6. January 3rd, 2014 at 1:33 pm

    *Don’t* add miso – or anything with probiotics – to boiling water. Boiling water kills loads of those probiotics you’re trying to eat. Stir miso into low-flame, simmering water for a few minutes before killing the heat, letting it slowly dissolve. You need heat to activate the enzymes, but a hard boil is too much. Remember that as a principle for any probiotic – these lil’ dudes are alive, so don’t boil or freeze them, as they may not be designed to survive extreme temperatures!

  7. January 11th, 2014 at 3:06 am

    Thanks for a nice article, very inspiring. Before I started consuming fermented foods I had many problems with my stomach. This is all gone now thanks to the exceptional health benefits of natural bacteria.

    When you start making your own fermented food, you realize that there’s really not limit to what you can ferment, only your imagination. And it’s all delicious!

  8. January 19th, 2014 at 9:57 pm

    1) you forgot Kefir, one of the most powerful and healthy probiotic foods out there, it cured me in miraculous ways!!! 2) I would be careful of any soy products. Most all soy is genetically modified and garbage. If you can find organic/non-GMO soy to work with, great! Other than that, a great article, very educational. I culture my own Kefir, Kombachu, sourdough, yogurt and veggies. I had crippling auto-immune/inflammation until I discovered fermented foods. The healing result has been dramatic and drastic. I just wish I had discovered it earlier.

  9. February 19th, 2014 at 9:50 am

    No mention of Kefir? I that Kefir was the powerhouse of fermented foods

  10. 7!?...more like 3....cabbage.pickles.soybeans...
    February 21st, 2014 at 11:30 pm

    7!?…more like 3….cabbage.pickles.soybeans..

  11. February 24th, 2014 at 7:02 am

    I cannot stand having to click through nine separate views to see one lousy article. There is no “single page” option and no “print” option. I won’t bother visiting your site again.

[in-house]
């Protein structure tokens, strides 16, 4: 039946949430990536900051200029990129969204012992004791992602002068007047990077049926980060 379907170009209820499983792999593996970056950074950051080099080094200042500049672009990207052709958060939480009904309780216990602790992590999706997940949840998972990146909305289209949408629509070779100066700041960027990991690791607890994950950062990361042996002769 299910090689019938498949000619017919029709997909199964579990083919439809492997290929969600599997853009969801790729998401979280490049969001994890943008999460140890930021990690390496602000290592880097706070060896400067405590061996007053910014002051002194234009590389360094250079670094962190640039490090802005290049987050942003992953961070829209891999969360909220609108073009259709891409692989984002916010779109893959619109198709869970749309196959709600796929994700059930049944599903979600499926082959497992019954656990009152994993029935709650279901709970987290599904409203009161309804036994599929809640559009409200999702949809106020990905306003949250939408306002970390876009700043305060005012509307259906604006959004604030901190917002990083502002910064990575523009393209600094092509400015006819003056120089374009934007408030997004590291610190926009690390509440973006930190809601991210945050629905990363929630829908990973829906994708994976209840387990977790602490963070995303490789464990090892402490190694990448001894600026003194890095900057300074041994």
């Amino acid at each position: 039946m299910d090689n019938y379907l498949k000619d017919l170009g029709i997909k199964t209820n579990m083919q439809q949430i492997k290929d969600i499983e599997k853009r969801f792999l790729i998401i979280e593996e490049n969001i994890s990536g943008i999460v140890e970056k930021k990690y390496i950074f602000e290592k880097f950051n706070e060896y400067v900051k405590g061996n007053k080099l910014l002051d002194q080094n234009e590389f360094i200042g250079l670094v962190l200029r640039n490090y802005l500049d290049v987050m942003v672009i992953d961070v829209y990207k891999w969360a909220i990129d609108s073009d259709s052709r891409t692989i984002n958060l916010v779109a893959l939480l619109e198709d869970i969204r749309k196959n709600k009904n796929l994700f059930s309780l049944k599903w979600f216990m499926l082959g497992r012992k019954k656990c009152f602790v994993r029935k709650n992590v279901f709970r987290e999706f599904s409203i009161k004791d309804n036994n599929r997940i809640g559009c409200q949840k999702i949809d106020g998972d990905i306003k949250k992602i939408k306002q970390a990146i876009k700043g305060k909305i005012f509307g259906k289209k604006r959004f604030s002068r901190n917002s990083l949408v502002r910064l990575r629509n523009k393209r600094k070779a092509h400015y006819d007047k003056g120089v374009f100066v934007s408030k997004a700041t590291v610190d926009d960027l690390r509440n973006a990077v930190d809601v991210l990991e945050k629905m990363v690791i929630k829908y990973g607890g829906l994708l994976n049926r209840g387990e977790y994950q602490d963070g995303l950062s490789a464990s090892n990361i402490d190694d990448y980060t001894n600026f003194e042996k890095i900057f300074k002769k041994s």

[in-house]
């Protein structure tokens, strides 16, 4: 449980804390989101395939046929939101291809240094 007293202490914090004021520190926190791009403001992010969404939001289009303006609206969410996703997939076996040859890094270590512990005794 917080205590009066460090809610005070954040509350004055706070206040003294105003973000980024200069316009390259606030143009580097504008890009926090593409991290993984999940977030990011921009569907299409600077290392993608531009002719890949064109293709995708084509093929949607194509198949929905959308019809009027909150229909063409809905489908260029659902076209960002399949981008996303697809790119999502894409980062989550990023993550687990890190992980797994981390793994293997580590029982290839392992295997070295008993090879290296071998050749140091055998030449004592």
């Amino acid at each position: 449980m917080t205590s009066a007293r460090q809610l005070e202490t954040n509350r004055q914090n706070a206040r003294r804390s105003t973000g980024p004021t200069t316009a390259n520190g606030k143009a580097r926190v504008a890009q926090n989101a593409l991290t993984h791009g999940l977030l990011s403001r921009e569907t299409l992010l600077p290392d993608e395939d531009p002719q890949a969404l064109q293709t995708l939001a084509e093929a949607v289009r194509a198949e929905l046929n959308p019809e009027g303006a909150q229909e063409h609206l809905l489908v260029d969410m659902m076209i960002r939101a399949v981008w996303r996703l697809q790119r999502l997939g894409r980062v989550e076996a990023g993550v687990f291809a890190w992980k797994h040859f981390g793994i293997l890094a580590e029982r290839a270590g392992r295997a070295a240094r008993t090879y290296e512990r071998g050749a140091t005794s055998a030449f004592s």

12. March 2nd, 2014 at 1:45 am

    CURTIDO: FRESH BEETS, CARROTS, PEAS, GREEN BEANS,SHREDDED CABBAGE APPLE VINEGAR AND OLIVE OIL. CUT ALL VEGIES IN SMALL SQUARES COOK VEG. LIGHTLY PUT ALL VEGIES IN A COUNTAINER ADD A CUP OF VINEGAR AND THREE TABLESPOONS OF OLIVE OIL, 1/2 TSP SALT AND LET IT FERMENT.

  13. March 19th, 2014 at 7:43 pm

    A new study shows that, contrary to this article, dairy products actually leave an alkaline ash, not that this really makes any difference to our health:

    http://www.ncbi.nlm.nih.gov/pubmed/22081694

  14. May 20th, 2014 at 5:39 pm

    Interessted in where In NY or NJ or online i can buy fermented food.

  15. June 4th, 2014 at 7:46 pm

    yeah. but how do you cook them. and do they taste ok? and do you eat them with a meal? How do you get the kids to eat them?

  16. June 6th, 2014 at 4:48 am

    I encourage everyone to ferment! My kids and I make and eat all the foods you listed in your article and some you didn’t like nut “cheeses” fermented with miso or whey, fresh (soft)cultured goat cheeses, sour dough bread. I drink the probio rich whey whenever I make a batch of cheese. Fermented foods are surprisingly easy to make and, except for the fermenting time which varies, don’t take a lot of prep time and mostly use simple ingredients. The probiotic rich results taste fresh and lively and my gut is always happy when I eat fermented foods every day. That said, I never use vinegar in fermenting because I believe vinegar’s acidity kills probiotics. Saurkraut can be made using salt (not iodized) as the fermenting agent. Enjoy!

  17. June 27th, 2014 at 8:43 am

    can you suggest a book to learn about fermenting?

  18. July 14th, 2014 at 12:13 pm

    My understanding is that if you boil miso during the soup making process, you loose a lot of the nutritional enzymes. Finish boiling the veggies, take the pot off the stove and stir in the miso until dissolved.

  19. October 8th, 2014 at 3:19 pm

    make sure you don’t cook miso (or you will kill the live beneficial organisms). add it to your bowl of soup.

  20. October 8th, 2014 at 3:28 pm

    Good fermenting books:
    Wild Fermentation by Sandor Ellix Katz
    Nourishing Traditions by Sally Fallon
    The Essential Book of Fermentation by Jeff Cox
    Gut and Psychology Syndrome by Dr Natasha Campbell-McBride
    The Heal Your Gut Cookbook by Hilary Boynton & Mary Brackett
    The Complete Idiot’s Guide to Fermenting Foods by Wardeh Harmon

  21. November 18th, 2014 at 5:13 am

    Just so you know miso soup should never be boiled. You add the paste after you heat the water.
    It ruins the taste and I’d imagine all the bacteria you want to keep alive wouldn’t be that happy.